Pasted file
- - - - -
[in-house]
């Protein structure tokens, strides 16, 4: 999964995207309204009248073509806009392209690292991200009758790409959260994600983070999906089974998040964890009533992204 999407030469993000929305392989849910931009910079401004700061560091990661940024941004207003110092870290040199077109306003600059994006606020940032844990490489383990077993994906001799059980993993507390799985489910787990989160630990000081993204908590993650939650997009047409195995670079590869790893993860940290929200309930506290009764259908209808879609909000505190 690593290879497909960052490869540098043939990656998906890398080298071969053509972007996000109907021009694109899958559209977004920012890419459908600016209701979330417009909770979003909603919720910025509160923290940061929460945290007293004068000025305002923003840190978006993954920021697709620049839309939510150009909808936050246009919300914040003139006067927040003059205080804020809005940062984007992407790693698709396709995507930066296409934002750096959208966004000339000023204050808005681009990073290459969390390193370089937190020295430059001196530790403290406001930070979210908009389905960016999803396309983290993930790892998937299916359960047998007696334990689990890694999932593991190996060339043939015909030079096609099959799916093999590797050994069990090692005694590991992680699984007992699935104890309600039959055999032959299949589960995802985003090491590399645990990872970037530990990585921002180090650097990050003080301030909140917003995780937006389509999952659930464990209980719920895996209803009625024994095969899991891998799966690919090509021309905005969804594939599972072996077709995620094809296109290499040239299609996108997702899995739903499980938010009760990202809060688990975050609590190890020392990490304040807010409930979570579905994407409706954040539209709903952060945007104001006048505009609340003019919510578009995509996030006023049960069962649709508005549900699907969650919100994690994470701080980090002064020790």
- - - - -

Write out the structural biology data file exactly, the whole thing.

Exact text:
[in-house]
């Protein structure tokens, strides 16, 4: 999964995207309204009248073509806009392209690292991200009758790409959260994600983070999906089974998040964890009533992204 999407030469993000929305392989849910931009910079401004700061560091990661940024941004207003110092870290040199077109306003600059994006606020940032844990490489383990077993994906001799059980993993507390799985489910787990989160630990000081993204908590993650939650997009047409195995670079590869790893993860940290929200309930506290009764259908209808879609909000505190 690593290879497909960052490869540098043939990656998906890398080298071969053509972007996000109907021009694109899958559209977004920012890419459908600016209701979330417009909770979003909603919720910025509160923290940061929460945290007293004068000025305002923003840190978006993954920021697709620049839309939510150009909808936050246009919300914040003139006067927040003059205080804020809005940062984007992407790693698709396709995507930066296409934002750096959208966004000339000023204050808005681009990073290459969390390193370089937190020295430059001196530790403290406001930070979210908009389905960016999803396309983290993930790892998937299916359960047998007696334990689990890694999932593991190996060339043939015909030079096609099959799916093999590797050994069990090692005694590991992680699984007992699935104890309600039959055999032959299949589960995802985003090491590399645990990872970037530990990585921002180090650097990050003080301030909140917003995780937006389509999952659930464990209980719920895996209803009625024994095969899991891998799966690919090509021309905005969804594939599972072996077709995620094809296109290499040239299609996108997702899995739903499980938010009760990202809060688990975050609590190890020392990490304040807010409930979570579905994407409706954040539209709903952060945007104001006048505009609340003019919510578009995509996030006023049960069962649709508005549900699907969650919100994690994470701080980090002064020790």